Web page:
There's a lot of overlap between the friends of mine who are fervent video game enthusiasts, and those who are the most belligerent anarcho-syndicalists / anarcho-communists / other Revolutionary Leftist sects — and they have all been singing the praises of "Tonight We Riot," the video game that even Variety calls, "an unapologetically political, socialist game about worker liberation in the face of overpowering capitalism." The official description reads:
A revolutionary crowd-based retro brawler
In a dystopia where wealthy capitalists control elections, media, and the lives of working people, we’re faced with two choices -- accept it or fight for something better.
Tonight We Riot doesn’t have just one hero. Instead, you play as a movement of people whose well-being determines the success of your revolution.
Essentially, it's a retro 8-bit throwback to games like "Streets of Rage," he game is the brainchild of Pixel Pushers Union 512, a worker-owned video game cooperative out of Texas. Except instead of controlling one character with a melee weapon and a limited life, you get a chance to control the entire rioting crowd as they work together to lob molotov cocktails at the bootlicking mechs sent by the evil capitalist overlords determined to quash their solidarity.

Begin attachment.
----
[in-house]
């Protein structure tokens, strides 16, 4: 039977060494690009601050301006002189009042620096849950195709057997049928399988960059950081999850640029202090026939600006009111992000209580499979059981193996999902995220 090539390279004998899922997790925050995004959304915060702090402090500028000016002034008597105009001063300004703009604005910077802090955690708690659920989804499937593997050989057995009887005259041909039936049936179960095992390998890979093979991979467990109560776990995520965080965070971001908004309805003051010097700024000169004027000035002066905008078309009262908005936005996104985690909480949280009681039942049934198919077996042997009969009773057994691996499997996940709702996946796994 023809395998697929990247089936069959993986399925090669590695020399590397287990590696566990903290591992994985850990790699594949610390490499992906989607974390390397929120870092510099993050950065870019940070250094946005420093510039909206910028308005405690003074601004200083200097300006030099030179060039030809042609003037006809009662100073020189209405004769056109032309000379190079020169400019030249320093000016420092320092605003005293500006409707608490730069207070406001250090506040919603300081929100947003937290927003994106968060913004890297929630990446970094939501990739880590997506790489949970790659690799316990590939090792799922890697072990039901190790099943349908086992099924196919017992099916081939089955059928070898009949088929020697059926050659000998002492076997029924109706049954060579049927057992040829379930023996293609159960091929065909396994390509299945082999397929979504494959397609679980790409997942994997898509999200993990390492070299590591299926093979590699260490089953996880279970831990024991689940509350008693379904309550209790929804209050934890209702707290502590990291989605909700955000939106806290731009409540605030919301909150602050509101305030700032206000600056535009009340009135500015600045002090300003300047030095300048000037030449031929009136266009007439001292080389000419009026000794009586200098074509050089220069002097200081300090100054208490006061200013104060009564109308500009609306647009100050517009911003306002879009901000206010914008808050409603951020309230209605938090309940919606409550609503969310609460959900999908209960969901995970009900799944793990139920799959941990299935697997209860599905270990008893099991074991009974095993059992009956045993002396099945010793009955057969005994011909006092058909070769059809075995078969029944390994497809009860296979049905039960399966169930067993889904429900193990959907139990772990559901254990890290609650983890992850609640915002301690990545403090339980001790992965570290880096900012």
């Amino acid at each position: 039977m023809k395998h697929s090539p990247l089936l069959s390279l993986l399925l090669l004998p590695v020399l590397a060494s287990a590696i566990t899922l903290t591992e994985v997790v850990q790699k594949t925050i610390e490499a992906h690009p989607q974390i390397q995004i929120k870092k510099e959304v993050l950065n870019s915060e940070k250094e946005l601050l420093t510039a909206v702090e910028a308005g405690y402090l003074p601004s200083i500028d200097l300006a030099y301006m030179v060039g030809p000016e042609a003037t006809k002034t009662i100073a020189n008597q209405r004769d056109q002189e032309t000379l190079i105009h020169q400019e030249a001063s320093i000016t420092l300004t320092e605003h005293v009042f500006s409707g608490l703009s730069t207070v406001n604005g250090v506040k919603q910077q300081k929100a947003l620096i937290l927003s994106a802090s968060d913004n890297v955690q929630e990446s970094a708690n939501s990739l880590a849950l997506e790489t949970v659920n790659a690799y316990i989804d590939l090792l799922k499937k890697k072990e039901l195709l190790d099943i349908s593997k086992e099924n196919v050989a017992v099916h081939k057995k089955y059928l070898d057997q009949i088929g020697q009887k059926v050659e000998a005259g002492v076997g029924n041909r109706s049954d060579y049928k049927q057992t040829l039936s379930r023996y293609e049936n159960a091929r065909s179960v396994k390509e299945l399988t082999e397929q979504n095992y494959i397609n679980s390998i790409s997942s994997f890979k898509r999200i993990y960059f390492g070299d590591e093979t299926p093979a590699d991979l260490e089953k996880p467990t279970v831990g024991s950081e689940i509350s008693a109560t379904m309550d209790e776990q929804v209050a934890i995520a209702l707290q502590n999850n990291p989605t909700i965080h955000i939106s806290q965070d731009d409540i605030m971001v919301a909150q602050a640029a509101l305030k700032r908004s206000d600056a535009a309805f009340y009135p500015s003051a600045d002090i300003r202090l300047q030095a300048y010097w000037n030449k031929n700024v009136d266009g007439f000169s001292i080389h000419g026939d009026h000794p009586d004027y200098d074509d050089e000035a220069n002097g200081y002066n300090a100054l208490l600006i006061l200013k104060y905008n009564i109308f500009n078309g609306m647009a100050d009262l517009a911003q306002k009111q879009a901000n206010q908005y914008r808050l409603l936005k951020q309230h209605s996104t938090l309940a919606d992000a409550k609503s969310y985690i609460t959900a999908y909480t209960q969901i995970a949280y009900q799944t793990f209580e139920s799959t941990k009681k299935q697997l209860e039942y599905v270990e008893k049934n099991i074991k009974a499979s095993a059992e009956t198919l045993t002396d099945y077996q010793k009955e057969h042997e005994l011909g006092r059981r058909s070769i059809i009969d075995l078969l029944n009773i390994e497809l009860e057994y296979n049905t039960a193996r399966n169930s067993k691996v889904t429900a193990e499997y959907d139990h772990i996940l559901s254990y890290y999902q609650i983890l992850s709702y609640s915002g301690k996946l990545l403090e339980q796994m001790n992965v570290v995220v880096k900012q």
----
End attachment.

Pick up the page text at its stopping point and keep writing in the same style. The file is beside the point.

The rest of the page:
I'm not much of a gamer myself, but I might have some free time on my hands soon with this quarantine, and this looks pretty damn delightful to me. You can check it out on Nintendo eShop, Itch.io, Steam, or Good Old Games. Read the rest
I've had a busy few weeks of moving and renovating my home in the middle of a pandemic while also trying to work a full-time. So naturally, I decided to relax by … making a 4-song live EP of protest songs about unions and workers, to raise money for the Massachusetts COVID-19 Relief Fund for essential workers. Today in particular is not only International Worker's Day, but the music site BandCamp is also waiving their fees their day — so 100% of money you send my way for this pay-what-you-want album will go directly to workers in need.
There are worse ways to celebrate May Day, in my humble opinion.
Essential Songs for Essential Workers — Live From Quarantine [Thom Dunn / BandCamp]
Massachusetts COVID-19 Relief Fund